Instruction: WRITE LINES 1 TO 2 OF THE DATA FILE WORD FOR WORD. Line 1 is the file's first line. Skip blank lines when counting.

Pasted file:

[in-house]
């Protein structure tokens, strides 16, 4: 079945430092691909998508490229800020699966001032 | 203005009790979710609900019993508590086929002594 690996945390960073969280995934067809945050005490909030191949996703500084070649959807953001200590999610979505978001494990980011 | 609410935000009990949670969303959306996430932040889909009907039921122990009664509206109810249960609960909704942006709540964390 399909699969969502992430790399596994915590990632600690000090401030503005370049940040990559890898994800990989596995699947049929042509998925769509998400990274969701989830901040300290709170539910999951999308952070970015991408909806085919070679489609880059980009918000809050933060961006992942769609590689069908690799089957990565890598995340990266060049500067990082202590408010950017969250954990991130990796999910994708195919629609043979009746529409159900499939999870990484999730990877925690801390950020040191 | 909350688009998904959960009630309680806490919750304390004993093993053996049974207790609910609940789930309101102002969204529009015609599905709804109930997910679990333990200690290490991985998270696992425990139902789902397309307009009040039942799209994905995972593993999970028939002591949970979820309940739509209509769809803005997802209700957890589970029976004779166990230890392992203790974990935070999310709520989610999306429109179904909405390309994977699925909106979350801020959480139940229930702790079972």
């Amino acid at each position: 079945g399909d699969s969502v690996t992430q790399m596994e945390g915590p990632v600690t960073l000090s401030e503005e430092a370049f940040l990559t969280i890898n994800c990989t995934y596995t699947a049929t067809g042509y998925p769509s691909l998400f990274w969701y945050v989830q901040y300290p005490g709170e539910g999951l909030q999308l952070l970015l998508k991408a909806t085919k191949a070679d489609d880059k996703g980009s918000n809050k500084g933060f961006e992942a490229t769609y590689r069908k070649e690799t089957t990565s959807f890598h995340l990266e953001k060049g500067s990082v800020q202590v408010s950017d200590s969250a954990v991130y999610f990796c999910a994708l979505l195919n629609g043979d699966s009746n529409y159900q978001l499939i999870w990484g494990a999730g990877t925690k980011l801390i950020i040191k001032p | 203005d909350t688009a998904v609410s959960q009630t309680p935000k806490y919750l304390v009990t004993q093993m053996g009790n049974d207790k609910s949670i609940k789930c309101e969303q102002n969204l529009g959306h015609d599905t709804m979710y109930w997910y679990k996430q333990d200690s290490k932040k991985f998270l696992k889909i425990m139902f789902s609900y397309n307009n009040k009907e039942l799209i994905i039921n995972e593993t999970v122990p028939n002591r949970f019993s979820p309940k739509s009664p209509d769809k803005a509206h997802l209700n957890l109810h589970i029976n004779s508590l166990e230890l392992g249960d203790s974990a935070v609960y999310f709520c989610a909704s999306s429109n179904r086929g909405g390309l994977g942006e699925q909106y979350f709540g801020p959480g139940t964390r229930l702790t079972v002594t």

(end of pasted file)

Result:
[in-house]
């Protein structure tokens, strides 16, 4: 079945430092691909998508490229800020699966001032 | 203005009790979710609900019993508590086929002594 690996945390960073969280995934067809945050005490909030191949996703500084070649959807953001200590999610979505978001494990980011 | 609410935000009990949670969303959306996430932040889909009907039921122990009664509206109810249960609960909704942006709540964390 399909699969969502992430790399596994915590990632600690000090401030503005370049940040990559890898994800990989596995699947049929042509998925769509998400990274969701989830901040300290709170539910999951999308952070970015991408909806085919070679489609880059980009918000809050933060961006992942769609590689069908690799089957990565890598995340990266060049500067990082202590408010950017969250954990991130990796999910994708195919629609043979009746529409159900499939999870990484999730990877925690801390950020040191 | 909350688009998904959960009630309680806490919750304390004993093993053996049974207790609910609940789930309101102002969204529009015609599905709804109930997910679990333990200690290490991985998270696992425990139902789902397309307009009040039942799209994905995972593993999970028939002591949970979820309940739509209509769809803005997802209700957890589970029976004779166990230890392992203790974990935070999310709520989610999306429109179904909405390309994977699925909106979350801020959480139940229930702790079972």